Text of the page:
Key to any data-driven approach is to have clarity around the data and how it is handled. This page gives an answer to several data related questions.
The Skill Engine has the ability to process both structured and unstructured data - that means that it is compatible with a wide range of data sources. Below, you can find a table with possible data source types (and some examples of these), as well as the data that can typically be used from them. The list is non-exhaustive, so get in touch if you have questions about other options!
|Source||Example Data Types|
|HR Information System (e.g. SAP SuccessFactors, Oracle HCM Cloud, Workday…)||Employee resume, Employee working history, Employee education, Employee location, Team & division information|
|Learning Management System or Learing Experience Platform (e.g. Degreed, Docebo, Cornerstone…)||Available courses, Employee course history, Employee learning goals|
|Knowledge Base or Project Management Tool (e.g. Confluence, Jira, Microsoft Teams…)||Issue descriptions, Articles written by employees|
|Communication Tool (e.g. Yammer, email…)||Messages exchanged|
The accepted format is detailed in the API Specification - typically, a minimal connector layer (as described on the architecture page) is used to bridge the gap between your systems and the Skill Engine API.
In addition to this fixed format, the Skill Engine API also allows you to leverage your metadata through the custom properties system - this way, you can filter and analyze Employees, Vacancies, and Courses based on any variable you want. For example, you can use this system to compare the skills of entire teams, see the distribution of a specific competency over years of service or age... Metadata is allowed as a string (for categorial types) or as a number (for continuous types and quantities).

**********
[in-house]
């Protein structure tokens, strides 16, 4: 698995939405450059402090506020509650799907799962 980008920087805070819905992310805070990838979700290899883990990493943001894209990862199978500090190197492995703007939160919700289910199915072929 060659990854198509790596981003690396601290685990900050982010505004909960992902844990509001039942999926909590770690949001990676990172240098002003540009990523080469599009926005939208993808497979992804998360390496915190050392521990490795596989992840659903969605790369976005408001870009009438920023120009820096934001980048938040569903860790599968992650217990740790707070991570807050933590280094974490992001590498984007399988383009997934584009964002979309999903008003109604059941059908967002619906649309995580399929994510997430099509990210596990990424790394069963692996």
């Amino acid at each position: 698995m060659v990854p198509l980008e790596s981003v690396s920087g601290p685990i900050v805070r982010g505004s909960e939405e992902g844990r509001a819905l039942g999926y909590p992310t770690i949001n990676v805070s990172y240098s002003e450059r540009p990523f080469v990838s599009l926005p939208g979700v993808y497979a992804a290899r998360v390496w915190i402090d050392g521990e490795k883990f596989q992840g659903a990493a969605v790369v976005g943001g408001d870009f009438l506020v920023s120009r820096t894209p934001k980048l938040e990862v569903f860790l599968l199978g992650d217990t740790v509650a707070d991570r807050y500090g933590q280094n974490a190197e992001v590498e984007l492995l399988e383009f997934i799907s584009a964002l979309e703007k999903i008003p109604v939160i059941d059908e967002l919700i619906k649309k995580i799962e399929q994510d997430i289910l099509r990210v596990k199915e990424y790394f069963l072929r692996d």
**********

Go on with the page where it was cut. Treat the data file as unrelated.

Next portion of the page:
The Skill Engine processes documents through a process called skill extraction (visualized below). In this process, the Skill Engine reads through both structured and unstructured data, interpreting the skills connected to it and aggregating them into structured skill profiles. If skills are the atoms, you could see skill profiles as the molecules, with the bonds between the atoms representing the interaction between skills. Skill extraction is carried out through artificial intelligence, depending on state-of-the-art language models. While accurately representing the skillset of people, jobs, and courses, skill profiles are anonymous.
The Skill Engine stores your data in a logically separated data store.
Data stored is defined by a crucial principle: only the information that is needed to provide results downstream is retained. For example, resume files, which typically contain a wide range of sensitive personal information, are dropped immediately after their skill profile has been extracted, leaving only a pseudonymized profile. The same holds for any other unstructured data ( e.g. documents), which are never stored inside the Skill Engine.
The metadata of an entity is retained until either the entity or the custom property containing the metadata is removed, since the metadata must be available for flexible queries.